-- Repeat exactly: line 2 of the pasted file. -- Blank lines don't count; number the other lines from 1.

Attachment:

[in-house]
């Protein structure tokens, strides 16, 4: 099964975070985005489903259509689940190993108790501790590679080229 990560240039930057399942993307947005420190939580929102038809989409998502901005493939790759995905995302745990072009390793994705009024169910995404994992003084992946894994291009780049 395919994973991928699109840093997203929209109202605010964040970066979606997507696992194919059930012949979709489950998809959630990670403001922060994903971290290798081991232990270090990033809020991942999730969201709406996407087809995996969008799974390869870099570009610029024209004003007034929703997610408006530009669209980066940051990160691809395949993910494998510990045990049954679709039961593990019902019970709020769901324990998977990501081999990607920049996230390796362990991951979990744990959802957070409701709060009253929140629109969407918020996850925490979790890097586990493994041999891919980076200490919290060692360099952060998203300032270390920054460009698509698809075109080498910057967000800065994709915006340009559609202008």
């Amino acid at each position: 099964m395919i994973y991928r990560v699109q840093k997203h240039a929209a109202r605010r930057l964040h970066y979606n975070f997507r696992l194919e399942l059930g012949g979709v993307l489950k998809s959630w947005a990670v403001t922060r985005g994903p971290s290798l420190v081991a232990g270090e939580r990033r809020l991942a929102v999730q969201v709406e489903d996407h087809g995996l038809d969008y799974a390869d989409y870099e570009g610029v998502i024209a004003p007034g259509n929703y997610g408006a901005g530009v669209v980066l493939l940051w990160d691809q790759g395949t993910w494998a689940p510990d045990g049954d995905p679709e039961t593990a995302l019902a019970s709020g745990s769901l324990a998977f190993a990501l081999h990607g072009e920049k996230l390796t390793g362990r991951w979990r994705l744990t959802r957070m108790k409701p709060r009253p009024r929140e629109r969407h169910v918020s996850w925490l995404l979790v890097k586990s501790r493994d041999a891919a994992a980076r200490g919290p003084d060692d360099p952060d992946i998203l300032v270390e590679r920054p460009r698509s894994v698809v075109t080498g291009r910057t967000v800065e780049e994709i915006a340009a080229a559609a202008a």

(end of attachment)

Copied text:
């Protein structure tokens, strides 16, 4: 099964975070985005489903259509689940190993108790501790590679080229 990560240039930057399942993307947005420190939580929102038809989409998502901005493939790759995905995302745990072009390793994705009024169910995404994992003084992946894994291009780049 395919994973991928699109840093997203929209109202605010964040970066979606997507696992194919059930012949979709489950998809959630990670403001922060994903971290290798081991232990270090990033809020991942999730969201709406996407087809995996969008799974390869870099570009610029024209004003007034929703997610408006530009669209980066940051990160691809395949993910494998510990045990049954679709039961593990019902019970709020769901324990998977990501081999990607920049996230390796362990991951979990744990959802957070409701709060009253929140629109969407918020996850925490979790890097586990493994041999891919980076200490919290060692360099952060998203300032270390920054460009698509698809075109080498910057967000800065994709915006340009559609202008």